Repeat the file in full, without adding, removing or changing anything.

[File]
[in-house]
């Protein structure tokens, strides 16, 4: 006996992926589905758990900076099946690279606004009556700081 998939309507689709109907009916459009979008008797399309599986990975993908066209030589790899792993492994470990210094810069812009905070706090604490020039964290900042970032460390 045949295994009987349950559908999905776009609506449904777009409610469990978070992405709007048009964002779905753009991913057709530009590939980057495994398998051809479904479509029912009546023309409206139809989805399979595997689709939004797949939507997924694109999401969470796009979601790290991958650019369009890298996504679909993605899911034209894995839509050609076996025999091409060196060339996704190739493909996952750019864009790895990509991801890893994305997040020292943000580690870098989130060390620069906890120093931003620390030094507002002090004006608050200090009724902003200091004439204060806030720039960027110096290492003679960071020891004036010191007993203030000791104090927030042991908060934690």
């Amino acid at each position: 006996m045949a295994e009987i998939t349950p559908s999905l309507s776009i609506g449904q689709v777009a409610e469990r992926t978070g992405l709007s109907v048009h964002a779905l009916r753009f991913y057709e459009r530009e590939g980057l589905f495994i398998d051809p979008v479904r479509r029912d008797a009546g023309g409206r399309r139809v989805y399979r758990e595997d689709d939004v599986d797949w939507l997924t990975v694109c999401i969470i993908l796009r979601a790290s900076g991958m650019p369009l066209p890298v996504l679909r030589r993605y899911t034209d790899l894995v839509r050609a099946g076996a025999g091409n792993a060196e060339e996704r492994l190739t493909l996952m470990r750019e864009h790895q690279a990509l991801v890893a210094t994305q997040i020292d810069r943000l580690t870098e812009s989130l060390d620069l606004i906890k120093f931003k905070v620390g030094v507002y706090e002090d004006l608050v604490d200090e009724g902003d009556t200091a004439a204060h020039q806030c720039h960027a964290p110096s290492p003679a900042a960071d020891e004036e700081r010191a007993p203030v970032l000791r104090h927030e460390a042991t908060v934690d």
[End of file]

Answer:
[in-house]
């Protein structure tokens, strides 16, 4: 006996992926589905758990900076099946690279606004009556700081 998939309507689709109907009916459009979008008797399309599986990975993908066209030589790899792993492994470990210094810069812009905070706090604490020039964290900042970032460390 045949295994009987349950559908999905776009609506449904777009409610469990978070992405709007048009964002779905753009991913057709530009590939980057495994398998051809479904479509029912009546023309409206139809989805399979595997689709939004797949939507997924694109999401969470796009979601790290991958650019369009890298996504679909993605899911034209894995839509050609076996025999091409060196060339996704190739493909996952750019864009790895990509991801890893994305997040020292943000580690870098989130060390620069906890120093931003620390030094507002002090004006608050200090009724902003200091004439204060806030720039960027110096290492003679960071020891004036010191007993203030000791104090927030042991908060934690």
């Amino acid at each position: 006996m045949a295994e009987i998939t349950p559908s999905l309507s776009i609506g449904q689709v777009a409610e469990r992926t978070g992405l709007s109907v048009h964002a779905l009916r753009f991913y057709e459009r530009e590939g980057l589905f495994i398998d051809p979008v479904r479509r029912d008797a009546g023309g409206r399309r139809v989805y399979r758990e595997d689709d939004v599986d797949w939507l997924t990975v694109c999401i969470i993908l796009r979601a790290s900076g991958m650019p369009l066209p890298v996504l679909r030589r993605y899911t034209d790899l894995v839509r050609a099946g076996a025999g091409n792993a060196e060339e996704r492994l190739t493909l996952m470990r750019e864009h790895q690279a990509l991801v890893a210094t994305q997040i020292d810069r943000l580690t870098e812009s989130l060390d620069l606004i906890k120093f931003k905070v620390g030094v507002y706090e002090d004006l608050v604490d200090e009724g902003d009556t200091a004439a204060h020039q806030c720039h960027a964290p110096s290492p003679a900042a960071d020891e004036e700081r010191a007993p203030v970032l000791r104090h927030e460390a042991t908060v934690d």